ECE grad student Theodoros Tsiligkaridis first to use new electronic thesis deposit
By Charlie Johnson, ECE ILLINOIS
February 4, 2010
- Theodoros Tsiligkaridis was the first student to submit a thesis using the Graduate College's new Electronic Thesis or Dissertation (ETD) system.
- The work quickly becomes available on the Illinois Digital Environment for Access to Learning and Scholarship (IDEALS), an electronic database of research.
- Tsiligkaridis experienced no difficulty in using the new system.
Graduate education is now paperless.
No, that does not mean that students don’t have to write thesis papers. But, it does mean graduate students submitting master’s theses and doctoral dissertations may now file their work electronically through the Graduate College’s new Electronic Thesis or Dissertation (ETD) system. ETD, which went online October 5, was designed by the Graduate College to be a more convenient option for students submitting theses by cutting down on the printing, travel, and postage costs of submitting one’s thesis or dissertation.
“Basically, it’s just a new option for our students. Before, submitting a thesis usually meant a lot of paper and a lot of trips in and out of Coble Hall,” said Thesis Coordinator, Mark Zulauf. “We think this is a more convenient and less time-consuming option.”
The new electronic option also makes it easier to make the student’s work available on the Illinois Digital Environment for Access to Learning and Scholarship (IDEALS) where graduate research can be accessed and downloaded around the world by the academic community and through search engines. IDEALS recently celebrated its one millionth download, which came from the Arabian nation of Qatar.
ETD is a long time coming for the Illinois Graduate College, where discussions of an electronic submission system had been going on for close to a decade. Before going online for student use, a pilot ETD system was put in place with help from students from ECE and the Graduate School of Library and Information Science who submitted their theses for the May 2009 graduation period. Feedback was collected from these students and the system was tweaked before becoming available campus wide in October.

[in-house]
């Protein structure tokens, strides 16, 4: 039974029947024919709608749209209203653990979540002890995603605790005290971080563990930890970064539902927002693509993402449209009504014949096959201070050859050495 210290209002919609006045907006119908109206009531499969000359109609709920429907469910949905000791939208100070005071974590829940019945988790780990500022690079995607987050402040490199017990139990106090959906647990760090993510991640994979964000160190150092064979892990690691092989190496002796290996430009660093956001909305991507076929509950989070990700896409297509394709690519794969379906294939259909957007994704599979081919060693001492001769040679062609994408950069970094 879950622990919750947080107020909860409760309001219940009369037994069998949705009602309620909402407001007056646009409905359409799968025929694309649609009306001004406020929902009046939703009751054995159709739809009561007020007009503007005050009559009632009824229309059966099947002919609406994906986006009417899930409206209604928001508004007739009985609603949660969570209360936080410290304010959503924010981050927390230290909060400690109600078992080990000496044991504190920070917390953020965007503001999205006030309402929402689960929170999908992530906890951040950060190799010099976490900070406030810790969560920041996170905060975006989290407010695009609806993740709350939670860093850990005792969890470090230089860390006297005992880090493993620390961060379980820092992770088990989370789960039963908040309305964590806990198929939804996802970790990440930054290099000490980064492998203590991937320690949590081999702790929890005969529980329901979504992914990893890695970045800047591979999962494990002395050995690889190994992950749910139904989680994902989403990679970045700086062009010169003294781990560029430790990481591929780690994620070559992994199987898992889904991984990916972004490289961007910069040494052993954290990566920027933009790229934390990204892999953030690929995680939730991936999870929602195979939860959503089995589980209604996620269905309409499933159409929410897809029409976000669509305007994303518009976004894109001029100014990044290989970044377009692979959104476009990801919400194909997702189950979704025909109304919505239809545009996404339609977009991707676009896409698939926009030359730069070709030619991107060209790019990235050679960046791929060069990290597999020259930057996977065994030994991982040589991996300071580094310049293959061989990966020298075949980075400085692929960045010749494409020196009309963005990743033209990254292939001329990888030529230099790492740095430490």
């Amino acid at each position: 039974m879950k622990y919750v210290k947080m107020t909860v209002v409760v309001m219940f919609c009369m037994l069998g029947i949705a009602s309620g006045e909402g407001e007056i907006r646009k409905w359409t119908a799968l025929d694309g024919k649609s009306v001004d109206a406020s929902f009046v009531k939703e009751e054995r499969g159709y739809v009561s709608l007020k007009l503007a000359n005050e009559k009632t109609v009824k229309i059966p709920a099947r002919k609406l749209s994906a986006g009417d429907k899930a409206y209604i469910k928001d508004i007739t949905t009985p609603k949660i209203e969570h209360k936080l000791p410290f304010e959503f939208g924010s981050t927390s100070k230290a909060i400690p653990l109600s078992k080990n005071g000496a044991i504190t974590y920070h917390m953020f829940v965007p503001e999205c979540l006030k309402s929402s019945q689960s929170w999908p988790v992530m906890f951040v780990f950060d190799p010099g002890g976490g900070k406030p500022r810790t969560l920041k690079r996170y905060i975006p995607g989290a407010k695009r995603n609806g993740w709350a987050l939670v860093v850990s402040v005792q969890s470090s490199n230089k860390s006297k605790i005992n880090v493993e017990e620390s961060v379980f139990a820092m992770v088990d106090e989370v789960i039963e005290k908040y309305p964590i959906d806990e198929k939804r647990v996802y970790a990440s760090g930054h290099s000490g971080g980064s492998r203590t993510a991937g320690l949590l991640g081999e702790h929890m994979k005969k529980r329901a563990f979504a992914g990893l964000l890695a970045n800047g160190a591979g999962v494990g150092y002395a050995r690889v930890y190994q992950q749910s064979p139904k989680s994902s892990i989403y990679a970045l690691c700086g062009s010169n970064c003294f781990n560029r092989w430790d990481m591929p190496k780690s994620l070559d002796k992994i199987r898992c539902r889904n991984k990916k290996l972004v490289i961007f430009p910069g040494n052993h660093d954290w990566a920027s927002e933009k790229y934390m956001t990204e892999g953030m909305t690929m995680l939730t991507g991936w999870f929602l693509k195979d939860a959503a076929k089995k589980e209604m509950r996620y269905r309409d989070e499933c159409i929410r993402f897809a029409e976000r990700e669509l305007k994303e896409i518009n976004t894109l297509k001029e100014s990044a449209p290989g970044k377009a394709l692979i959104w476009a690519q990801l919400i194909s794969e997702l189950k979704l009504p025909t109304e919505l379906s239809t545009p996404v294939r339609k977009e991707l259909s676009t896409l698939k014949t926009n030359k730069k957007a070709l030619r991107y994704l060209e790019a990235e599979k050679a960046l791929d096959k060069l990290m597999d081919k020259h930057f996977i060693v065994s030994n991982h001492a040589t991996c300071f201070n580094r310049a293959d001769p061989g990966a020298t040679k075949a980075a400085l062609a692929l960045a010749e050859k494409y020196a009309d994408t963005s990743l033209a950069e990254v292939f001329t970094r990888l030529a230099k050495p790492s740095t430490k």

“A lot of time and effort went into giving the notion that the development and submission process was easy,” said Zulauf. “A lot of effort went into ensuring that things would run smoothly once in went up.”
And it appears the hard work has paid off. ECE grad student Theodoros Tsiligkaridis was the very first student to submit his master’s thesis electronically, and according to him, everything went smooth as silk.
“To be honest, I didn’t know that submitting electronically was a new way to do things. It just seemed like the most convenient way to do it. The whole thing just took a couple of clicks,” said Tsiligkaridis. “I was surprised to hear that I was the first ECE and first Illinois student to submit the thesis electronically. I guess I can always have that to remember!”
Tsiligkaridis’s thesis, entitled “Fast Peak-Power Reduction for MIMO-OFDM Systems with Diversity,” focused on developing fast algorithms for reducing peak-power in multi-antenna coded communications systems, without sacrificing error rate or bandwidth. Tsiligkaridis is continuing his graduate studies by pursuing a PhD in signal processing.
“The old way took a lot longer. It could take 10-12 months to get your work completed and then someone could only find it in a card catalog,” said Assistant Dean of the Graduate College, Rebecca Bryant. “This way, our students’ research is available faster, more broadly, and has a far greater impact right away.”
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